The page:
June 25th, 2012 | Global Times Country suffers huge loss from overseas investments
China incurred massive losses in its overseas investments as of last year, as domestic companies failed to do adequate risk control in their overseas businesses, analysts told the Global Times yesterday.
“By the end of last year, China suffered a net loss of $26.8 billion in overseas investments,” said Zhou Zhongshu, vice president of the China International Council for the Promotion of Multinational Corporations, at a conference over the weekend in Beijing.
Zhou said Chinese companies need to be more cautious while looking for mergers and acquisitions (M&A) in overseas markets and simply buying technology can not significantly improve the strength of domestic companies.
Sun Fei, director of the China Enterprises Overseas Development Center in Beijing, echoed Zhou’s opinion. Many Chinese companies did not engage in proper risk management and prior due diligence in overseas markets, which led to huge losses, he told the Global Times yesterday.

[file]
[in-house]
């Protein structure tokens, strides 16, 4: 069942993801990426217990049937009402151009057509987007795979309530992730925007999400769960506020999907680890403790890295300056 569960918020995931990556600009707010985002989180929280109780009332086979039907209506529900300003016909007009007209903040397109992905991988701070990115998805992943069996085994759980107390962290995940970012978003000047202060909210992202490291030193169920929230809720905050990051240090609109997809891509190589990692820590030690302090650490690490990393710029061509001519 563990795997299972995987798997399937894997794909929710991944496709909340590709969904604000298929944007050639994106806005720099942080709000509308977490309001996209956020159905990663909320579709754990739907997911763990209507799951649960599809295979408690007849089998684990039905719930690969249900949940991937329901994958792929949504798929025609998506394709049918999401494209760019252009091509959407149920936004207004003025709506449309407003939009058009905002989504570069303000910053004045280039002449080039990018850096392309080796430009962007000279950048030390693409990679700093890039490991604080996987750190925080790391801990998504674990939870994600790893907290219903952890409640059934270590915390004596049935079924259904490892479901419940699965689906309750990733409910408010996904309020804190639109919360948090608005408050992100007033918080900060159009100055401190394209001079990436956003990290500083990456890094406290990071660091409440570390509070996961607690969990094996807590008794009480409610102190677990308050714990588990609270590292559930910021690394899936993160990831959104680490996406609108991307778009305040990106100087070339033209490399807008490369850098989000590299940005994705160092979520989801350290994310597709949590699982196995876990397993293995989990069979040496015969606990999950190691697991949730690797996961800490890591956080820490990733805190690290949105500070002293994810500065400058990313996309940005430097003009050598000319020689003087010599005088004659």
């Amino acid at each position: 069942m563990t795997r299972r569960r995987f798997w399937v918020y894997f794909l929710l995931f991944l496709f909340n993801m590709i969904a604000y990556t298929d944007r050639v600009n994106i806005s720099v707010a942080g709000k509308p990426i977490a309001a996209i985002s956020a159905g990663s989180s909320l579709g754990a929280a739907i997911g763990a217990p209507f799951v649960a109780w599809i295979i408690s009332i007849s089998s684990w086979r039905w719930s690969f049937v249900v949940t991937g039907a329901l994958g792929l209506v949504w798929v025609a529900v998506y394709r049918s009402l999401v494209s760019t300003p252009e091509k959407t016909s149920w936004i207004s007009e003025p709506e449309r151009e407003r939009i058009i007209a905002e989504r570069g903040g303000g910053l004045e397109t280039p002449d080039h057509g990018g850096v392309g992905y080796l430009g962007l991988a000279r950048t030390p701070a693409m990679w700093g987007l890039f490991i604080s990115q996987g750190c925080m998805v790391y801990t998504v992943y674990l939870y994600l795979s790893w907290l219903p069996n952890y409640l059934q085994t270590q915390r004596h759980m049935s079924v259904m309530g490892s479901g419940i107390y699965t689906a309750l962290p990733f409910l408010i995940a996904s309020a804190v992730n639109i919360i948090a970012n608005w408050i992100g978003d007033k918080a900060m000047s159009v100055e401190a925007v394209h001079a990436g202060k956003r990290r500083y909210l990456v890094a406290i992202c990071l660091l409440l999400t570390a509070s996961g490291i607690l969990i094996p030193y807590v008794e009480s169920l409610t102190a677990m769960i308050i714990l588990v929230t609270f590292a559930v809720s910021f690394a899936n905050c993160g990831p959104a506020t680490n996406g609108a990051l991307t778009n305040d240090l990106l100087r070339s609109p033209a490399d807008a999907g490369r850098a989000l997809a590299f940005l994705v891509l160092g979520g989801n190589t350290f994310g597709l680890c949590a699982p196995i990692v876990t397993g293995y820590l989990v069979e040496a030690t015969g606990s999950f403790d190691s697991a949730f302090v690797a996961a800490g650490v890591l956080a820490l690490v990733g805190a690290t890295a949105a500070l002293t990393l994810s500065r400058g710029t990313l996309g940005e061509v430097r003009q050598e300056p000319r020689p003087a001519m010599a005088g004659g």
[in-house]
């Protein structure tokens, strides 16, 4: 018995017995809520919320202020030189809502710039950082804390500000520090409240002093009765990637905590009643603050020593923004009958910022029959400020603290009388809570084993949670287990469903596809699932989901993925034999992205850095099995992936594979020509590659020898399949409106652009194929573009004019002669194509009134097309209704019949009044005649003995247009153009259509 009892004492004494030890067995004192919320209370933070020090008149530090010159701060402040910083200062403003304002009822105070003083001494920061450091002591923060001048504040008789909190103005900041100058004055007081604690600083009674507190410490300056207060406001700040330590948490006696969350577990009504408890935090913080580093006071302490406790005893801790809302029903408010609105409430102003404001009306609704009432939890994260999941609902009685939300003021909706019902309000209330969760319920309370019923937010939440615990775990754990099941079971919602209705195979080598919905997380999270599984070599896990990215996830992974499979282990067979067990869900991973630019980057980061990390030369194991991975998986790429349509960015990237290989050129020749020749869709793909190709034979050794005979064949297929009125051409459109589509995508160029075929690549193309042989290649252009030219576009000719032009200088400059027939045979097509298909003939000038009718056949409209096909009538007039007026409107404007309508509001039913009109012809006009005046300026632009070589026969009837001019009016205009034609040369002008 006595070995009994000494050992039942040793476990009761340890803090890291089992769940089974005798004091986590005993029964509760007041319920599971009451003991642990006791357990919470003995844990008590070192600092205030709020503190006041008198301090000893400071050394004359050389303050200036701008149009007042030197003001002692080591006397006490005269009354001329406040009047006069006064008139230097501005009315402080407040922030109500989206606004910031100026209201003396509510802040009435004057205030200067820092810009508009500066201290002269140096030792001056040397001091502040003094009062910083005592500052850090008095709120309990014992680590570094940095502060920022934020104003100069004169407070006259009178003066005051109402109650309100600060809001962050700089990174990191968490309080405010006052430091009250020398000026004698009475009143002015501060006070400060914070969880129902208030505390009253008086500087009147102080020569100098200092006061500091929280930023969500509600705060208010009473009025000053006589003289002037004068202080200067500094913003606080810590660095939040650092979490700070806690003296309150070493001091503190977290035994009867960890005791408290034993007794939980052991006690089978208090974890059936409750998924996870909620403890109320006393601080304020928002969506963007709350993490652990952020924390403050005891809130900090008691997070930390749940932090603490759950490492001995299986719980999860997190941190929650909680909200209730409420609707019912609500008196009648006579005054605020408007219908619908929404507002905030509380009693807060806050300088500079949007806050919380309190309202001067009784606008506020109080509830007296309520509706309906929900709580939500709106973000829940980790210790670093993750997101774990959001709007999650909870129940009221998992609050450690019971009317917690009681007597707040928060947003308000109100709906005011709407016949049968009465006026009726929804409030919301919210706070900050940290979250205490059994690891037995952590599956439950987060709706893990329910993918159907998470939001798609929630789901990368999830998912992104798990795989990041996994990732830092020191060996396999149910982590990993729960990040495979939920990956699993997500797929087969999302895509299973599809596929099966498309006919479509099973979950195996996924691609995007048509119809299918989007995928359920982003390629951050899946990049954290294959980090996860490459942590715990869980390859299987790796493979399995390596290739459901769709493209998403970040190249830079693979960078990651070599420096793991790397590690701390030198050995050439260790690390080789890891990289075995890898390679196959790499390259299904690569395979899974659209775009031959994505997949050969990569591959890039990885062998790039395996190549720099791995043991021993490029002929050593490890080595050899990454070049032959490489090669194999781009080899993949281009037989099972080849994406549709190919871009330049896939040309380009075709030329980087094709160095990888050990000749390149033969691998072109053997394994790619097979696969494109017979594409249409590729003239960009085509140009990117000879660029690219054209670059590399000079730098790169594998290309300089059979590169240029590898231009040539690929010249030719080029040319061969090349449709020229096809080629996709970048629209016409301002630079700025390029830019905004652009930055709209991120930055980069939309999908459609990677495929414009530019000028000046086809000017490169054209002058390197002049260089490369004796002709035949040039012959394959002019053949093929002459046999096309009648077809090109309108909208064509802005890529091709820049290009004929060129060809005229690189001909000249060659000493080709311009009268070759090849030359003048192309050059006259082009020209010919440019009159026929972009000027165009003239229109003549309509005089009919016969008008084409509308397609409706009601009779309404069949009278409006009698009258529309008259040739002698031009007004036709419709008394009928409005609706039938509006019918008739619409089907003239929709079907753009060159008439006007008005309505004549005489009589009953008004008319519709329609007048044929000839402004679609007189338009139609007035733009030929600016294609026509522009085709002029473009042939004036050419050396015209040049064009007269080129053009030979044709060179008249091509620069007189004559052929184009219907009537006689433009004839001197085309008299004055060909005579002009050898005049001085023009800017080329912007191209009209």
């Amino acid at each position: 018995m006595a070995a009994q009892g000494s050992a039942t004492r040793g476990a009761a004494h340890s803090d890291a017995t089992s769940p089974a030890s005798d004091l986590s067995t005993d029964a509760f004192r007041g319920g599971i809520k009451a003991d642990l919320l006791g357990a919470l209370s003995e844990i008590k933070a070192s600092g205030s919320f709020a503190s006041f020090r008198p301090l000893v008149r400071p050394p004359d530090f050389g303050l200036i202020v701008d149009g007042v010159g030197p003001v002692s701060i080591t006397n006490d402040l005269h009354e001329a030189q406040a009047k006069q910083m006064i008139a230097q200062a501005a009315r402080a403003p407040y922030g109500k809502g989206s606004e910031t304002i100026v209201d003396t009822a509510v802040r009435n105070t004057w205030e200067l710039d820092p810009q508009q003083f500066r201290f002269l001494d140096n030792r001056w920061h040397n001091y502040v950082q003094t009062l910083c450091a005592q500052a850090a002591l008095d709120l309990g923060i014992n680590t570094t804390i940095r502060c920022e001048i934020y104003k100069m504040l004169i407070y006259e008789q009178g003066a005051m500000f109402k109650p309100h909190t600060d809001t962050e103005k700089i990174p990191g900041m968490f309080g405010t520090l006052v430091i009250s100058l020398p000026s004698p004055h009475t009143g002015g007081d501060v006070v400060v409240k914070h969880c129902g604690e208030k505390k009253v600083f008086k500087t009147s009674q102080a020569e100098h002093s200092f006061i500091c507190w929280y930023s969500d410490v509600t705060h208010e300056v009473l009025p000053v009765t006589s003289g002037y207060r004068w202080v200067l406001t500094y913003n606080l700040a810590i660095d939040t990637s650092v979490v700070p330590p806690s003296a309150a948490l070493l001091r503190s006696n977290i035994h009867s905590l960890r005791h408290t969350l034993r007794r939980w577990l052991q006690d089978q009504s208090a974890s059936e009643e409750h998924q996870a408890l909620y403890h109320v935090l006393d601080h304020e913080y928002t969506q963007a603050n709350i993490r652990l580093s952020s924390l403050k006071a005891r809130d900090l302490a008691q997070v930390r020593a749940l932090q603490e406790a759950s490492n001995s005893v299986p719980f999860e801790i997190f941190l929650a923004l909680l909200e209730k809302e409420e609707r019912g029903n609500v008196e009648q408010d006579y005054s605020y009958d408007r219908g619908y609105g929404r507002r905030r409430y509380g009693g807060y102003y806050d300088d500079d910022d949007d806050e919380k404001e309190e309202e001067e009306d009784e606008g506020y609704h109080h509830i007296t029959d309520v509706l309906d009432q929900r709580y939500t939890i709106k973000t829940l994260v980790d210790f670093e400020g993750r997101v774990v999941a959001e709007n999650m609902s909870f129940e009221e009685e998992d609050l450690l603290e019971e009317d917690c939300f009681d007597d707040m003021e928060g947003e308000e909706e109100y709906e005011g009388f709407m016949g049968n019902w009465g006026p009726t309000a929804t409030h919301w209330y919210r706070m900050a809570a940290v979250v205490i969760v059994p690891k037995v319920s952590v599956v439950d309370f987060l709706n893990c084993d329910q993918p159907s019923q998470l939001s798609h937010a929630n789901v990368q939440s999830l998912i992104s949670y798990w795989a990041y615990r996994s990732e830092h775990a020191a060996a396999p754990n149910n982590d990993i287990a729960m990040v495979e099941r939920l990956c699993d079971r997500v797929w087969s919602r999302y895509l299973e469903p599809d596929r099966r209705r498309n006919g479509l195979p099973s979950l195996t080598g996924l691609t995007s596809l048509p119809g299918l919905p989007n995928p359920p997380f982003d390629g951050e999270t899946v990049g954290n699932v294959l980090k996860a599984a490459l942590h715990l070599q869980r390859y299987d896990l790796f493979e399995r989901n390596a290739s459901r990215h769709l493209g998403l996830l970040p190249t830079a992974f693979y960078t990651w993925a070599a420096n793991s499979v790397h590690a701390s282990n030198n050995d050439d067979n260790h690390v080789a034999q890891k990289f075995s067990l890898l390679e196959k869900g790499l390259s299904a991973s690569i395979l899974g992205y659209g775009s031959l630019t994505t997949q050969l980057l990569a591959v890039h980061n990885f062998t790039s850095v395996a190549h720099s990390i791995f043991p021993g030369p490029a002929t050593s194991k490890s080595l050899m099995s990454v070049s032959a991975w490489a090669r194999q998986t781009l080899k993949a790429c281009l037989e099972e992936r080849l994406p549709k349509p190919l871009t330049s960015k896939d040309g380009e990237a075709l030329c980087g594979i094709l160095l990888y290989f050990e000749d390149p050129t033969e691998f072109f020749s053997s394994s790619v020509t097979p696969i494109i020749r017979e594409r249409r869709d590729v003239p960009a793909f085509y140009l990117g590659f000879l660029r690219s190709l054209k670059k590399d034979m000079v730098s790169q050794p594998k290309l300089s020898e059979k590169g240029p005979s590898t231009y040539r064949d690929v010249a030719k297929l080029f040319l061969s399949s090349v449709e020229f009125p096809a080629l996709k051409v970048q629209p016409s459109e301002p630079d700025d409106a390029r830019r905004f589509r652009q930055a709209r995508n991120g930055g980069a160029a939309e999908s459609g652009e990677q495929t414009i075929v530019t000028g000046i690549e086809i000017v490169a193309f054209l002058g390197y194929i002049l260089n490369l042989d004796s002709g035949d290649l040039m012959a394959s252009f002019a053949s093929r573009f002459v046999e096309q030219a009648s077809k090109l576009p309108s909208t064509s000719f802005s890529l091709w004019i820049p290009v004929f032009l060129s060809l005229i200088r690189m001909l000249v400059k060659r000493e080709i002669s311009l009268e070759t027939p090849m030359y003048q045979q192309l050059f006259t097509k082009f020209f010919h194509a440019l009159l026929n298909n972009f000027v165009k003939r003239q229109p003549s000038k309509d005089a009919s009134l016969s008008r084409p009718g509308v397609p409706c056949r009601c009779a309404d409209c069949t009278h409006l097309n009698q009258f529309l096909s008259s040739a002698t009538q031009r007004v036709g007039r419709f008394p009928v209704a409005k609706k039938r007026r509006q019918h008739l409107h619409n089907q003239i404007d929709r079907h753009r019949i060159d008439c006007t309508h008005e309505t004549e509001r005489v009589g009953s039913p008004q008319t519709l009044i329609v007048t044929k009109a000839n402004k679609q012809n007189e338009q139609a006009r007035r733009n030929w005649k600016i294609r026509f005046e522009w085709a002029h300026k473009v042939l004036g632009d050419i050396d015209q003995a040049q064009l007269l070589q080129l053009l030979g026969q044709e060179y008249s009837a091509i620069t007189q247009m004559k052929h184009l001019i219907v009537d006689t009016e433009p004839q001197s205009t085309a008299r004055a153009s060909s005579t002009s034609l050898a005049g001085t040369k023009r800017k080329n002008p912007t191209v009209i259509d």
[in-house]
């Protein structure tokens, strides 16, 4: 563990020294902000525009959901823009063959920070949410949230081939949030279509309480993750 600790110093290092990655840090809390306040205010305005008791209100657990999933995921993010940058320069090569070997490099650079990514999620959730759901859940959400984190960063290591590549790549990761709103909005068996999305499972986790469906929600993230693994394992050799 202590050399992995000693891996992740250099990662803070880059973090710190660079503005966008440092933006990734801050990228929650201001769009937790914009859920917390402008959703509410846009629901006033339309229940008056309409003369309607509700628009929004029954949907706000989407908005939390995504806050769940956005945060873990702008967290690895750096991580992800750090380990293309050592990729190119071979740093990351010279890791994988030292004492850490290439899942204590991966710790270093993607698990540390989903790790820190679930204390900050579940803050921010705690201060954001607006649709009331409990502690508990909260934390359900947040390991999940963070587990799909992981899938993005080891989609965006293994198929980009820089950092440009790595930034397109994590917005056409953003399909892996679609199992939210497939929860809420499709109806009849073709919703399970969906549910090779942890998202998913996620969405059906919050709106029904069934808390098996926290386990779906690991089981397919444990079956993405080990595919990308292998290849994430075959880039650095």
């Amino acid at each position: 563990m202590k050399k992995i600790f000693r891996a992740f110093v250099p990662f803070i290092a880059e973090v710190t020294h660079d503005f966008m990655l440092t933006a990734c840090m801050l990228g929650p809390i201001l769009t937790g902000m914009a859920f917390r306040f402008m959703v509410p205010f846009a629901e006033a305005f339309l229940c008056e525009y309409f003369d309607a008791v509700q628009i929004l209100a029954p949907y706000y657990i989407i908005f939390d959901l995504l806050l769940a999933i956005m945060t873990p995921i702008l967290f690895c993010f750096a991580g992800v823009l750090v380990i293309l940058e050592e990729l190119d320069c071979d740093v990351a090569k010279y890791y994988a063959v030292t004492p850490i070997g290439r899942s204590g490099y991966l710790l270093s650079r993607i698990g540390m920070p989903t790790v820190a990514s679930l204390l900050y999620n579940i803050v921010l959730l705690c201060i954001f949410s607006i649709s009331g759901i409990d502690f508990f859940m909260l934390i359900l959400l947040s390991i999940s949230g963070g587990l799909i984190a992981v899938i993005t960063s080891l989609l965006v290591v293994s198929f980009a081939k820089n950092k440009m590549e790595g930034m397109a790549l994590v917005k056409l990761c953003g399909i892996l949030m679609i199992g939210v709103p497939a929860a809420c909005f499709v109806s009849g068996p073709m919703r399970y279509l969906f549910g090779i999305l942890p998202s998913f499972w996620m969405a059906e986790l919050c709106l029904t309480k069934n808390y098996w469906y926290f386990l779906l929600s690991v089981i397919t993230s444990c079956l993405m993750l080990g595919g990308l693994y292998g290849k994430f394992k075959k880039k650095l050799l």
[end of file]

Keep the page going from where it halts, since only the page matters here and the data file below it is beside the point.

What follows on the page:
“Moreover, among Chinese companies seeking overseas business opportunities, many are State-owned, which usually lack efficiency and innovation,” said Sun, noting that such companies, which enjoy pretty profits in the domestic market through monopolies, have not adapted to overseas markets.
According to the Ministry of Commerce over the weekend, China’s overseas direct investment reached more than $380 billion by 2011, and Chinese companies established over 18,000 subsidiaries in 178 countries and regions. The country’s overseas assets amounted to nearly $1.6 trillion by last year.
M&A is the most common form of overseas investment for domestic companies.
“A comprehensive understanding of the local business conditions, including the local regulatory system and worker unions, is a prerequisite for overseas investment,” said Sun, noting that the challenging global economic situation is also one of the reasons why the country suffered losses in its overseas investments during the past few years.
According to a survey by PricewaterhouseCoopers (PwC), one of the world’s Big Four accounting firms, outbound M&A activities rose by 10 percent to a record 207 deals in 2011, with a total value of $42.9 billion, compared to a year earlier.
George Lu, a partner at PwC, told the Global Times that the major M&A players are State-owned companies, and “deals in the resources and energy sectors continued to dominate China’s outbound deals, accounting for 83 percent of value.”
By Fang Yunyu